Navigenics Developing Standards, Funding Research on Genetic Tests
Navigenics, which officially launched its genetic testing service this week, is developing a set of industry standards for consumer genetic testing and will collaborate on a clinical trial assessing how individuals understand and use genetic information, the company said this week.
The announcements come at the same time that the company officially launches its genotyping service, Navigenics Health Compass, which provides individuals with information about their genetic risk associated with 18 common conditions such as colon cancer, heart disease, and glaucoma. Navigenics first announced its plans for the genetic testing service, which will eventually also involve sequencing, last fall (see In Sequence 11/13/2007).
Navigenics’ service will compete with similar SNP-genotyping offerings from DeCode Genetics and 23andMe, as well as a whole-genome sequencing service offered by Knome. While Navigenics did not disclose pricing for the service in its announcement this week, it previously said that it would cost around $2,500. By comparison, the DeCodeMe and 23andMe offerings are in the neighborhood of $1,000, while Knome's whole-genome sequencing service starts at $350,000.
For the test, which will be offered directly to consumers, individuals provide Navigenics with a saliva sample from which DNA is extracted and tested using Affymetrix arrays. The company will then evaluate an individual’s genetic profile based on information in the scientific literature. The information will be made available online on an encrypted, password-protected site and individuals’ profiles will reportedly be updated as new information about the conditions they were tested for becomes available.
In the past few months, many have voiced concerns over individual privacy, the clinical relevance of various genetic tests, appropriate access to genetic counseling, and physician and patient education about the tests. In addition, the regulatory requirements surrounding these services remain unclear.
Navigenics’ standards are intended to address such apprehension — and to provide new data about genetic testing outcomes. For instance, the company and the Mayo Clinic are funding a prospective clinical trial, scheduled to begin this month and to continue through September 2009, which will address physician and patient understanding of genetic tests and their effects on preventative health decision making.
The company is also presenting a draft of standards to be applied to the genetic tests. Currently, the ten proposed standards include such criteria as validity, accuracy, and clinical relevance. They also address security and privacy issues, emphasizing an individual’s right to control who has access to their genetic information and the need to follow HIPAA regulations.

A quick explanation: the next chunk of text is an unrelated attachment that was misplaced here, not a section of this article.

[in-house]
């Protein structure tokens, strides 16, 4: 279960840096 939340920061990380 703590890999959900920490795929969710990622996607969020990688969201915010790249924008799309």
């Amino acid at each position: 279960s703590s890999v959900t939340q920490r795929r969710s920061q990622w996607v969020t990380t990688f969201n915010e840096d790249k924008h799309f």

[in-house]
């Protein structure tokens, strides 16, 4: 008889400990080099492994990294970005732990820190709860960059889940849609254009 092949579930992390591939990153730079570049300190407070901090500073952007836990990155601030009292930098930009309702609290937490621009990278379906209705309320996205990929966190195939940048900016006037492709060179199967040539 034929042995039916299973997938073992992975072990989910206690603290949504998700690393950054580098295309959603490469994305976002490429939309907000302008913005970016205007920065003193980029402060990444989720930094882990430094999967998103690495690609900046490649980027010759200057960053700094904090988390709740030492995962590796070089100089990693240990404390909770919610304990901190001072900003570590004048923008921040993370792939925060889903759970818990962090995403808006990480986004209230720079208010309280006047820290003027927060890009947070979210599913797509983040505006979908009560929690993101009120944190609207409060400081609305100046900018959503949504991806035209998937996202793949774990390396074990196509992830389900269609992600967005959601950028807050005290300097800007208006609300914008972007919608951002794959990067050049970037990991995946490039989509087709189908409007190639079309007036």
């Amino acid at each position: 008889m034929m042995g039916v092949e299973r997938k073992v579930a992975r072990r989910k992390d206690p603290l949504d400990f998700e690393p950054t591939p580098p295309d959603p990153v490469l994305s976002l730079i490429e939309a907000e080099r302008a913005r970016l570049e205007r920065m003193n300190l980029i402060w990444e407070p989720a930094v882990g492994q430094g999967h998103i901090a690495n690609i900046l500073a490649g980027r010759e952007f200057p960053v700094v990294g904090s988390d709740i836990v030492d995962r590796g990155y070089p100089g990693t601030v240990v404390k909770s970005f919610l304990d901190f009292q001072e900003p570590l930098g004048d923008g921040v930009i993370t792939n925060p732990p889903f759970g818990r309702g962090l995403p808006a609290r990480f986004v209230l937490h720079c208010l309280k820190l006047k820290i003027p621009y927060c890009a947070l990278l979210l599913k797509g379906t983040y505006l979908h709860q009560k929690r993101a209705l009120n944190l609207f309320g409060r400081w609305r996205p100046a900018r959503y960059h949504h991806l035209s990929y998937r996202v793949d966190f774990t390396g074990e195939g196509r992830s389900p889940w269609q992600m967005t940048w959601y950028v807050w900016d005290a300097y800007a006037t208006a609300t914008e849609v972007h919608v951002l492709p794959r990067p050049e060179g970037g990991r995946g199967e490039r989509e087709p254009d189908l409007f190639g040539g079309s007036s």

Navigenics said this week that it will present and solicit information about the standards at a meeting later this year organized in conjunction with the Personalized Medicine Coalition.
“The science is advancing at a rapid pace, and that’s very exciting not just for researchers, but for all of us who can ultimately benefit from the application of these findings,” Dietrich Stephan, co-founder and chief science officer of Navigenics, said in a statement. “But with that advancement comes a serious responsibility to ensure the integrity of this critical step towards personalized healthcare. We know that if we don’t do it right, we could set things back quite a bit — which is why it’s important for us and others to be clear about what we will be accountable for.”
The Redwood Shores, Calif.-based company is also touting itself as the only service currently providing access to genetic counseling. It is providing an on-staff certified genetic counselor to help interpret the genetic information and online information for consumers and physicians.
The firm also is highlighting the notion of using genetic information as a tool for preventative medicine. As such, it said, it is focusing on conditions that are either preventable or which benefit from early detection and treatment. In addition, the company is providing information online for physicians and sponsoring a continuing medical education program through Medscape.
23andMe has also taken steps to address some of the regulatory uncertainty surrounding the consumer genomics market. Last week, the company's founders posted a notice informing customers that it had recently switched its service to a CLIA-certified lab because "the regulatory requirements we face are both complicated and uncertain."